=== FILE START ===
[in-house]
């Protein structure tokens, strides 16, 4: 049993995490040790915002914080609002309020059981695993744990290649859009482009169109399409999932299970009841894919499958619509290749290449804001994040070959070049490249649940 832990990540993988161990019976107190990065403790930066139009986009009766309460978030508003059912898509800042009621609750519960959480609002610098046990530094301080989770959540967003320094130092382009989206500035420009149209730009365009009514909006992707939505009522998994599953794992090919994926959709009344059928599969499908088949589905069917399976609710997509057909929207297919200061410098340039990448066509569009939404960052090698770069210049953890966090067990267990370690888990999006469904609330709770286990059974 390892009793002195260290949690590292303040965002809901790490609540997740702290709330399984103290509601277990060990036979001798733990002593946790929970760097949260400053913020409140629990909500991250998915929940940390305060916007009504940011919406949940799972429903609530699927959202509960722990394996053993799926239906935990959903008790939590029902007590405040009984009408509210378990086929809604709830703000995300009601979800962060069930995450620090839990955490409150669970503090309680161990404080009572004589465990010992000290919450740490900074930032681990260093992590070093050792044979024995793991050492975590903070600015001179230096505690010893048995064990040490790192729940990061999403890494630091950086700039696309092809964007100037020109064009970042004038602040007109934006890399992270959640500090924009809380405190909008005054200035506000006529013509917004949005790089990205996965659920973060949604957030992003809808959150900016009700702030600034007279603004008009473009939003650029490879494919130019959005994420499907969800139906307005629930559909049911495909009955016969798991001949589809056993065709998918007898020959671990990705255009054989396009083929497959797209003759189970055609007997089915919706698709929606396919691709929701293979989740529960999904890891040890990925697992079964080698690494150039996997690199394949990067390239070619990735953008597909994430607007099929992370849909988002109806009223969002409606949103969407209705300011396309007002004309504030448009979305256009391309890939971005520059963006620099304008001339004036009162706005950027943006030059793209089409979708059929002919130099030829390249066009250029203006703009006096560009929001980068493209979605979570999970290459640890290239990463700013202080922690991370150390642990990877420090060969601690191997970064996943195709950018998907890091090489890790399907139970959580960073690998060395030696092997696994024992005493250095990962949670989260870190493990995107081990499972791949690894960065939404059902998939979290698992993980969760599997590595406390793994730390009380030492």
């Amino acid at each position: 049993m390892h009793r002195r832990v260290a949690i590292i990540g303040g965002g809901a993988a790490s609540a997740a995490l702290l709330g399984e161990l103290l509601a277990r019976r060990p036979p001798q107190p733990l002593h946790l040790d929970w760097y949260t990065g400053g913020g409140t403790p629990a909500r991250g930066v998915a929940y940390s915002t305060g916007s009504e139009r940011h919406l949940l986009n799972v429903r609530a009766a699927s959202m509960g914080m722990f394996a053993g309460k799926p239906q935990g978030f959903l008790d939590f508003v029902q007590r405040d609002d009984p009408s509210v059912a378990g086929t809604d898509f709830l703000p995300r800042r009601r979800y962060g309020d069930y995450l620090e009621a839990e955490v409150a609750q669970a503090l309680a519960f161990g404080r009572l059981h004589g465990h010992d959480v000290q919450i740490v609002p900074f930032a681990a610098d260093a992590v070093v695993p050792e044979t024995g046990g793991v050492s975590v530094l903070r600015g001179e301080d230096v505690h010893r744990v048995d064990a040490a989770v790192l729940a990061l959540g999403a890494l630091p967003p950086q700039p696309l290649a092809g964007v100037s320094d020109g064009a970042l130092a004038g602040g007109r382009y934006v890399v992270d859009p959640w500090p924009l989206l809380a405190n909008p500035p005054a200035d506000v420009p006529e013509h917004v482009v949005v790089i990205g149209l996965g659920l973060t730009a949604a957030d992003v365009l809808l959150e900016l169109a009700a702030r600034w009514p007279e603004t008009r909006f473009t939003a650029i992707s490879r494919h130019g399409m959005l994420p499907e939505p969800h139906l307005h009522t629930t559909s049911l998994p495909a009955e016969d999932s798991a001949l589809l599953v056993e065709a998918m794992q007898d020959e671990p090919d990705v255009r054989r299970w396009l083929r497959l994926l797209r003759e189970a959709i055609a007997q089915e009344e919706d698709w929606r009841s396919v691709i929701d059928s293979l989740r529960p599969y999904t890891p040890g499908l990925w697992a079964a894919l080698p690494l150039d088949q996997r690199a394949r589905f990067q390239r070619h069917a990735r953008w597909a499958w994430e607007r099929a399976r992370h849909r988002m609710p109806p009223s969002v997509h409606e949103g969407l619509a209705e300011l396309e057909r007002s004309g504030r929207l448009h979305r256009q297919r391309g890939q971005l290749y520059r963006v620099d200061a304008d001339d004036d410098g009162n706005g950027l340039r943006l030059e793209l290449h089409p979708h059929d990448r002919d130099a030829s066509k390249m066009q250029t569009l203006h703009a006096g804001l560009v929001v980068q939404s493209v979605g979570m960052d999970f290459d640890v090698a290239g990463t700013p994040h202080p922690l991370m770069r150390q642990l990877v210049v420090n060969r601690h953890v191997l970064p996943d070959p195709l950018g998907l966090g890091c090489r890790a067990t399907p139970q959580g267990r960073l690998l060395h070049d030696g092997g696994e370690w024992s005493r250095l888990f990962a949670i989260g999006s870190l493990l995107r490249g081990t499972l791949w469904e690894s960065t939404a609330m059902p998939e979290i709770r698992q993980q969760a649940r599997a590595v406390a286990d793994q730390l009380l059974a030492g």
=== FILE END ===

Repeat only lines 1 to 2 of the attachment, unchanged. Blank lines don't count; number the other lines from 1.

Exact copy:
[in-house]
């Protein structure tokens, strides 16, 4: 049993995490040790915002914080609002309020059981695993744990290649859009482009169109399409999932299970009841894919499958619509290749290449804001994040070959070049490249649940 832990990540993988161990019976107190990065403790930066139009986009009766309460978030508003059912898509800042009621609750519960959480609002610098046990530094301080989770959540967003320094130092382009989206500035420009149209730009365009009514909006992707939505009522998994599953794992090919994926959709009344059928599969499908088949589905069917399976609710997509057909929207297919200061410098340039990448066509569009939404960052090698770069210049953890966090067990267990370690888990999006469904609330709770286990059974 390892009793002195260290949690590292303040965002809901790490609540997740702290709330399984103290509601277990060990036979001798733990002593946790929970760097949260400053913020409140629990909500991250998915929940940390305060916007009504940011919406949940799972429903609530699927959202509960722990394996053993799926239906935990959903008790939590029902007590405040009984009408509210378990086929809604709830703000995300009601979800962060069930995450620090839990955490409150669970503090309680161990404080009572004589465990010992000290919450740490900074930032681990260093992590070093050792044979024995793991050492975590903070600015001179230096505690010893048995064990040490790192729940990061999403890494630091950086700039696309092809964007100037020109064009970042004038602040007109934006890399992270959640500090924009809380405190909008005054200035506000006529013509917004949005790089990205996965659920973060949604957030992003809808959150900016009700702030600034007279603004008009473009939003650029490879494919130019959005994420499907969800139906307005629930559909049911495909009955016969798991001949589809056993065709998918007898020959671990990705255009054989396009083929497959797209003759189970055609007997089915919706698709929606396919691709929701293979989740529960999904890891040890990925697992079964080698690494150039996997690199394949990067390239070619990735953008597909994430607007099929992370849909988002109806009223969002409606949103969407209705300011396309007002004309504030448009979305256009391309890939971005520059963006620099304008001339004036009162706005950027943006030059793209089409979708059929002919130099030829390249066009250029203006703009006096560009929001980068493209979605979570999970290459640890290239990463700013202080922690991370150390642990990877420090060969601690191997970064996943195709950018998907890091090489890790399907139970959580960073690998060395030696092997696994024992005493250095990962949670989260870190493990995107081990499972791949690894960065939404059902998939979290698992993980969760599997590595406390793994730390009380030492």